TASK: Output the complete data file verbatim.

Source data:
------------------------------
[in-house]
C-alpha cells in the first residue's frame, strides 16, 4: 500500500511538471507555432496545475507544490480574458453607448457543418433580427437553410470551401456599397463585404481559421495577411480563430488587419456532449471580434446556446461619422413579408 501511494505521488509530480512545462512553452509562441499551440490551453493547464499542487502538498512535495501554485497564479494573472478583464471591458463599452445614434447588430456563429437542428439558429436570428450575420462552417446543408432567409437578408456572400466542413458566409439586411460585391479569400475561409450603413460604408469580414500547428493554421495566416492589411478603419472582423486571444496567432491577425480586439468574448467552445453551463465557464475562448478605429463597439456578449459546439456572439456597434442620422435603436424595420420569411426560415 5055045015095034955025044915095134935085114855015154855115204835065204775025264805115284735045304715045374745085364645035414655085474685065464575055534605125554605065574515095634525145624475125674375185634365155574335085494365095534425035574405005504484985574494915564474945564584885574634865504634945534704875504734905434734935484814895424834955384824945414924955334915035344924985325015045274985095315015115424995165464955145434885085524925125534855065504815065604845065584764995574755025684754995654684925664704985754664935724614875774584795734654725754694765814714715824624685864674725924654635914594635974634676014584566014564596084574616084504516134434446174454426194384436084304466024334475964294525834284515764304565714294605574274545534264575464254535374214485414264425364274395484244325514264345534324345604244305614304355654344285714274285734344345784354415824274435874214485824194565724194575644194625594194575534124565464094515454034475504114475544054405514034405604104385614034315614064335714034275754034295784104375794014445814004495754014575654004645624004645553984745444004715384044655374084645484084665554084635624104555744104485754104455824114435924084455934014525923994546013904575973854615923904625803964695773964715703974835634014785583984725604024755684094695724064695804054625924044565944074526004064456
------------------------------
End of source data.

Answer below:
[in-house]
C-alpha cells in the first residue's frame, strides 16, 4: 500500500511538471507555432496545475507544490480574458453607448457543418433580427437553410470551401456599397463585404481559421495577411480563430488587419456532449471580434446556446461619422413579408 501511494505521488509530480512545462512553452509562441499551440490551453493547464499542487502538498512535495501554485497564479494573472478583464471591458463599452445614434447588430456563429437542428439558429436570428450575420462552417446543408432567409437578408456572400466542413458566409439586411460585391479569400475561409450603413460604408469580414500547428493554421495566416492589411478603419472582423486571444496567432491577425480586439468574448467552445453551463465557464475562448478605429463597439456578449459546439456572439456597434442620422435603436424595420420569411426560415 5055045015095034955025044915095134935085114855015154855115204835065204775025264805115284735045304715045374745085364645035414655085474685065464575055534605125554605065574515095634525145624475125674375185634365155574335085494365095534425035574405005504484985574494915564474945564584885574634865504634945534704875504734905434734935484814895424834955384824945414924955334915035344924985325015045274985095315015115424995165464955145434885085524925125534855065504815065604845065584764995574755025684754995654684925664704985754664935724614875774584795734654725754694765814714715824624685864674725924654635914594635974634676014584566014564596084574616084504516134434446174454426194384436084304466024334475964294525834284515764304565714294605574274545534264575464254535374214485414264425364274395484244325514264345534324345604244305614304355654344285714274285734344345784354415824274435874214485824194565724194575644194625594194575534124565464094515454034475504114475544054405514034405604104385614034315614064335714034275754034295784104375794014445814004495754014575654004645624004645553984745444004715384044655374084645484084665554084635624104555744104485754104455824114435924084455934014525923994546013904575973854615923904625803964695773964715703974835634014785583984725604024755684094695724064695804054625924044565944074526004064456